Help is Always There – How To Get Over Your Pride

How to get over pride? That’s one hard question to answer. But if there’s anything sure about it, it’s that we are not meant to do it alone.

Humans are social creatures, and our complex lives mean that at one time, or another, we rely on others to guide, help, support, and redirect us. Think about it… growing up as infants, we could only rely on others to help us learn new things and grow. We had no predisposition about asking for help; it was our only choice! But too often, we want to feel like grownups and do it ourselves no matter what.

Ironically, that is just like a toddler who insists, “I can do it myself!” They sort of can, but not really. And it’s okay – normal, expected, right – that adults can’t do it all themselves either. We all make mistakes; we all need guidance; we all need help… and the sooner we learn to ask, the better off we’ll be.

1. Mistake #1: Not asking for help. This is quite a paradox. You probably rarely hesitate to offer and give help – it feels good, doesn’t it? But when it comes to asking for help, you clam up, refuse to ask and suffer as a consequence. Why? You don’t want to feel like a loser. You don’t want to inconvenience anyone. You don’t want to be seen as a failure.

But think of it this way: even the most hard-core polar explorer or the person who sails across the ocean solo, has help. Everyone relies on somebody, sometime: for advice, learning skills, acquiring knowledge, help securing funding, etc.

Pride HelpThe solution: take the Beatles’ suggestion to heart: “I get by with a little help from my friends.” If you are always on the giving end, you deprive other people of the pleasure of helping YOU. It’s better if we all learn to give and to ask equally, thus creating a balance.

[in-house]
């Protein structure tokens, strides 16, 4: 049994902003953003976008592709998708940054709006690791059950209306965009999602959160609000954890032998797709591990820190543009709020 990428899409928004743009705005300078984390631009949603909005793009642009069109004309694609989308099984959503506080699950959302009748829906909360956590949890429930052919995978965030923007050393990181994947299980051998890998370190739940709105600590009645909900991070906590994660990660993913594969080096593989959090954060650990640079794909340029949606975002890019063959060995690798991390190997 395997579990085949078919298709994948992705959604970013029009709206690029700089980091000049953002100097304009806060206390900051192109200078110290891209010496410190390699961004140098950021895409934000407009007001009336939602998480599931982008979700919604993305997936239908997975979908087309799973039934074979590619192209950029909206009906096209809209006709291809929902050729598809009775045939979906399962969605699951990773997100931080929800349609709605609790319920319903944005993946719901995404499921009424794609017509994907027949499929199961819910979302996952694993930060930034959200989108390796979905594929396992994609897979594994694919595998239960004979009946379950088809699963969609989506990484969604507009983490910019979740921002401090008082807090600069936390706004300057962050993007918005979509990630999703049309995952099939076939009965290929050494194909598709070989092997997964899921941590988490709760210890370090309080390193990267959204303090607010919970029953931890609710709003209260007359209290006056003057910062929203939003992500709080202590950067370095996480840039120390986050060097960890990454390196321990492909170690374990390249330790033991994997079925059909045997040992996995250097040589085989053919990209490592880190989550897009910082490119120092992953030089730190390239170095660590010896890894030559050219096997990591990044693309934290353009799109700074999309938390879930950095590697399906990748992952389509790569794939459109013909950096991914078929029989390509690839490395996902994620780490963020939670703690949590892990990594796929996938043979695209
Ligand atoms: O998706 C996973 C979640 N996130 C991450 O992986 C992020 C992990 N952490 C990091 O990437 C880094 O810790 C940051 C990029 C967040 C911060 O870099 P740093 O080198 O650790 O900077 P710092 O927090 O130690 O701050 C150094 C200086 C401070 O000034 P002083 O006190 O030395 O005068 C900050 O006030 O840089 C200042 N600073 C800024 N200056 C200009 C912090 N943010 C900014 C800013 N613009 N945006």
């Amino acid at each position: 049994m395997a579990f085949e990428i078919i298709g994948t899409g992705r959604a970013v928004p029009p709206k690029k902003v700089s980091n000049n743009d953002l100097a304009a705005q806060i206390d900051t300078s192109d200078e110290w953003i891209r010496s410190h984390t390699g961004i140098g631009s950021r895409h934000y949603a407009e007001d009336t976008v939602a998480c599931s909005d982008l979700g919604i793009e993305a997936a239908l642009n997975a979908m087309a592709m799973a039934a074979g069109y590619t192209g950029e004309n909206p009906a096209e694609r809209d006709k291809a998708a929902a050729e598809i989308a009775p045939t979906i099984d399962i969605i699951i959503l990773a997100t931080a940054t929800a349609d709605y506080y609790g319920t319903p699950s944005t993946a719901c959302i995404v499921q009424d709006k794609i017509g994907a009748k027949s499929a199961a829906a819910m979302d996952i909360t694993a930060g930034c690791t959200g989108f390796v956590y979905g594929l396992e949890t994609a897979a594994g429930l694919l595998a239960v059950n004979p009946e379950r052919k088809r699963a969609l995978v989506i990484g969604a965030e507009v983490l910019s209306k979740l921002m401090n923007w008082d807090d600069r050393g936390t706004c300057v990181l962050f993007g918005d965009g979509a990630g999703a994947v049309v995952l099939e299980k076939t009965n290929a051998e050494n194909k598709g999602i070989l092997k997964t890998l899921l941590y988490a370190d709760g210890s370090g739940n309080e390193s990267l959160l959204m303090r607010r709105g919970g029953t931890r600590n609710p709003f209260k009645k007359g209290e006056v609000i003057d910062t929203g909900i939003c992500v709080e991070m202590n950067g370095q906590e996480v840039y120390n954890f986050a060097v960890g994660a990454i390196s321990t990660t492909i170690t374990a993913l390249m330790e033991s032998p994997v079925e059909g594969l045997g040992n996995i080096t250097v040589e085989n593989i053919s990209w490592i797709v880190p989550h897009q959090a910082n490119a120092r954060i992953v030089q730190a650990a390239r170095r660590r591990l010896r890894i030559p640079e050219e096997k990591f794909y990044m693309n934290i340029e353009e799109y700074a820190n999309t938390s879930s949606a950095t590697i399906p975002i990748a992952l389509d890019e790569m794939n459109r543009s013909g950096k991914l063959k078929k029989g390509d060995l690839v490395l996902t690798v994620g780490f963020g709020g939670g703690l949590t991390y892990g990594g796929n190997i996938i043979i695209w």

2. Mistake #2: Thinking you know it all or that you’re always right. You don’t, and you’re not. So many relationships are ruined by people who do not see that the ultimate objective of an argument is a win-win situation (this applies to both personal and professional relationships).

prideInstead, they see an argument as a chance to prove that they are right – that their ego is right – and they will go to ridiculous lengths to prove it. But when it turns out they’re wrong after all, what do they do? They rarely admit that they were wrong (meaning they don’t offer a genuine apology); they will instead give excuses and reasons why (“something something because blablabla”).

The solution: own your choice in perspective! If you feel strongly about something, understand this: your truth is not necessarily any other person’s truth, and it is not the only truth. Truth is a matter of perspective. It’s all in how you look at something – and how you look at something can change. Just take a few steps in either direction. Try on another pair of shoes. Check out that opposing point of view.

3. Mistake #3: Thinking you’re too good for a specific task. Women in business struggle with this one. For years, women have been stuck in low-paying, menial jobs, and so it’s a natural swing of the pendulum to see women who refuse to do anything they consider “beneath themselves” when they reach a certain level of success.